The Illinois Supreme Court has explained that personal jurisdiction may be asserted "only when it is fair, just, and reasonable to require a nonresident defendant to defend an action in Illinois, considering the quality and nature of the defendant's acts which occur in Illinois or which affect interests located in Illinois." RAR, 107 F.3d at 1276 (quoting Rollins v. Ellwood, 565 N.E.2d 1302, 1316 (Ill. 1990)).

In the case at bar, Gorman has not demonstrated that Goldcorp has sufficient contacts with Illinois to support the exercise of either general or specific personal jurisdiction in this forum. Illinois' long-arm statute lists various kinds of conduct in Illinois that allow the exercise of personal jurisdiction. The relevant portion of the Illinois long-arm statute, 735 ILCS § 5/2-209(b)(4), provides:

A court may exercise jurisdiction in any action arising within . . . this State against any . . . natural person or corporation doing business within this State.

But the record before this Court does not establish that Goldcorp was doing business within Illinois so as to satisfy either the Illinois or federal constitutional requirements.

Gorman fails to provide evidence of any specific contacts between Goldcorp and Illinois sufficient to subject Goldcorp to personal jurisdiction in this state. There is no evidence that Goldcorp, Glamis, or Rayrock has maintained property, an office, or employees in Illinois, nor is there any evidence that Goldcorp conducts any operations within the state. Gorman states that in 1999 Rayrock mailed an election form to his home in Illinois (Doc. 4, ¶ 9) and that Glamis also mailed him several reports (Doc. 4, ¶ 17). However, the Seventh Circuit has noted that mailing reports to shareholders by itself does not warrant the exercise of personal jurisdiction in this state. Young v. Colgate-Palmolive Co., 790 F.2d 567, 570 (7th Cir. 1986) ("[Mailings] simply are not the type of purposeful contacts recognized as the transaction of business" in order to sustain personal jurisdiction over directors of a corporation). Accordingly, merely communicating with the plaintiff is an insufficient basis to show that Goldcorp, Glamis, or Rayrock was doing business in the state of Illinois.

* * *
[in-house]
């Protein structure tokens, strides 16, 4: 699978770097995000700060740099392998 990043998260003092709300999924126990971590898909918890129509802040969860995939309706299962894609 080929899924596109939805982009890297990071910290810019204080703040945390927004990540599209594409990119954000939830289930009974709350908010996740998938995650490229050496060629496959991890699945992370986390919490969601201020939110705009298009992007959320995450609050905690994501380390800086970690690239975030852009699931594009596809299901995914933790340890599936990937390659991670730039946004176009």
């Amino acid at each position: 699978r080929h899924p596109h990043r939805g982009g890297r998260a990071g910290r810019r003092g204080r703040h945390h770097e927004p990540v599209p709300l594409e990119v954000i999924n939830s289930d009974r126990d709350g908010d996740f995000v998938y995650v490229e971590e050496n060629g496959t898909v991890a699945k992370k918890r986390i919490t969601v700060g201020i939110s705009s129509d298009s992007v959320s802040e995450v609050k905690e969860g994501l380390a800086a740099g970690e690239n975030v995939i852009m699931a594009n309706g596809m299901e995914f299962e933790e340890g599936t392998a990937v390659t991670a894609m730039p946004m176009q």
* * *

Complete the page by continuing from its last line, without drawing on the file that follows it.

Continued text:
Gorman focuses on the fact that Goldcorp's stock is traded on the New York Stock Exchange, argues that it is likely that other Illinois residents also own Goldcorp stock, and speculates that "Goldcorp in all likelihood derives a great deal of revenue from sales of its securities in this state." Doc. 27, p. 11. The mere listing of Goldcorp's stock on the New York Stock Exchange is an insufficient basis to sustain personal jurisdiction here. In addition, Gorman must show that Goldcorp has taken some specific action toward Illinois in particular. See Jennings, 383 F.3d at 549-50.

There is no allegation, however, that Goldcorp solicited buyers in the state of Illinois.